Thin is in? Are you someone who prefers sleek, slender, light weight gadgets? Bluetrek may have something to meet your needs. Bluetrek has been making Bluetooth headset for a while now and it looks like the company may have hit a home run with its latest headset, the Metal Bluetooth Headset ($59.95). The sleek, black aluminum body has the Metal standing out amongst other headsets but does the performance stand out as well? Will it make a nice slender companion for your BlackJack II, Motorola Q9h or Treo Pro? Read on to find out how Bluetrek’s latest at bat measures up.
Out of the Box
Out of the box you can’t help but think “tiny”. Measuring a paltry 1.96” long, .6” wide and .16” thin the Bluetrek Metal is a one of the thinnest Bluetooth headsets I’ve tested. It reminded me of the Samsung WEP-410($49.95) but noticeably thinner. The Metal is not only thin but it’s also one of the lightest headsets weighing in at .19 ounces.
The Metal has a smooth finish to accentuate its thin design. Three buttons rest at the top end of the headset controlling volume and multi-functions of the headset. A small LED light is on the interior side of the Metal, confirming and alerting users of active features. One of the more unique features of the Metal is how it charges.
The Bluetrek Metal comes packaged with a USB cable, car charger adapter and belt clip. At first I looked for a charging cable and then I thought the headset plugged directly into the USB cable. Then I looked at the belt clip a little closer to reveal the mystery. The Metal comes with a small adapter that when attached to the headset, allows you to plug the device directly into a USB port for charging. The USB cable is simply an extension cord of sorts. I plugged the headset into the adapter and then inserted it into my laptops USB port. A tiny red LED lit up and the charging cycle began. Out of habit, I shutdown the laptop and was surprised to notice the Metal was still charging. It took about ninety minutes before the red LED turned off, indicating a full charge.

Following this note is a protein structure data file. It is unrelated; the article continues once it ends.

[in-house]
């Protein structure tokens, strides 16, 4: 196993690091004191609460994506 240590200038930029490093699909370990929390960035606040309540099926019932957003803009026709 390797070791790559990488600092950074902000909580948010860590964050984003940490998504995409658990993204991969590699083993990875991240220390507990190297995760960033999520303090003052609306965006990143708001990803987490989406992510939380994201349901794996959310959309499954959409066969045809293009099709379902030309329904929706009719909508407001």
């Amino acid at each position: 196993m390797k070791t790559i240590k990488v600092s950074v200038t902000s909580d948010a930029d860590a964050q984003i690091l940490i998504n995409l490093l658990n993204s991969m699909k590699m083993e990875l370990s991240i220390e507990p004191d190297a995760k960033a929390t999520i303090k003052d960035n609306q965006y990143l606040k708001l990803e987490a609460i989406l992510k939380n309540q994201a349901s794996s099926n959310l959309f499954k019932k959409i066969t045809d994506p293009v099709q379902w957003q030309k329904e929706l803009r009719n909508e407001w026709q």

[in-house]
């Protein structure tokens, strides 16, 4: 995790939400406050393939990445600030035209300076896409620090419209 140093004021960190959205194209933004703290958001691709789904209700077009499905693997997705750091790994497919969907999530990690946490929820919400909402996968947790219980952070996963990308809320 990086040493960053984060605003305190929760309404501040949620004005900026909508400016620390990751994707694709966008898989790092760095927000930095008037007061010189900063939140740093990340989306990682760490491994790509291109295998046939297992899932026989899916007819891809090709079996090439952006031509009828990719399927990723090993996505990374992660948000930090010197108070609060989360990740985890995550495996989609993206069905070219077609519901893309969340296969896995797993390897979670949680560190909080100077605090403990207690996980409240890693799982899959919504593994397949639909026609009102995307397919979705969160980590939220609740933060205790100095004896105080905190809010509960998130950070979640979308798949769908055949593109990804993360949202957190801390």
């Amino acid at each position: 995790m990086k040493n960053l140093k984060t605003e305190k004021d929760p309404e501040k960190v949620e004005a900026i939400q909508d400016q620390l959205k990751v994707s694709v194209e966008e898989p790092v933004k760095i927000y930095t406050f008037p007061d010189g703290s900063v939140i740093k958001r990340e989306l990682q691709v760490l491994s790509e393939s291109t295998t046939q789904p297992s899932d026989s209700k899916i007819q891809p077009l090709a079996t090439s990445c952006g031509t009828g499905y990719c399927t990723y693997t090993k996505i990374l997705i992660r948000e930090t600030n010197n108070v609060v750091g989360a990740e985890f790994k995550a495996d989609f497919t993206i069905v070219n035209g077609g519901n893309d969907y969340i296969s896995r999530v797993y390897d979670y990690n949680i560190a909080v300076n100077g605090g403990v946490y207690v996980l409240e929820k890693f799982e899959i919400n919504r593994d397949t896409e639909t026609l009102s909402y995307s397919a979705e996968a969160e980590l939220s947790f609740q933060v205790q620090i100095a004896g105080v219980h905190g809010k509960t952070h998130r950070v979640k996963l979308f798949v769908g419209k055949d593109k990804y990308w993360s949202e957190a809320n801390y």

In addition to the headset, USB cable, belt clip and USB adapter Bluetrek packages the Metal with various sized earbuds and ear hooks and a Quick Start Guide. A full manual can be downloaded from Bluetrek’s Website.
Pairing the Metal with my Treo Pro was uneventful. To enter pairing mode, with the headset turned off you press and hold the center button for about seven seconds. The LED will flash blue and red. Then you simply have your phone recognize the Metal and with the Treo Pro, pairing is done automatically (other devices may have you enter in the top-secret factory code) so you’re in business real quick.
With regards to features, the Metal is a basic Bluetooth headset. Features include last number redial, voice dialing (device dependant), call reject, and call waiting. Call quality was good with callers being heard without difficulty and my voice being picked up clearly using a normal tone and volume. Background noise was filtered out really good with the car stereo and traffic noise reduced to where it was barely noticeable. Bluetrek does recommend that you wear the Metal with a little spacing between your cheek and the headset. If you wear it flush, the microphone gets muffled.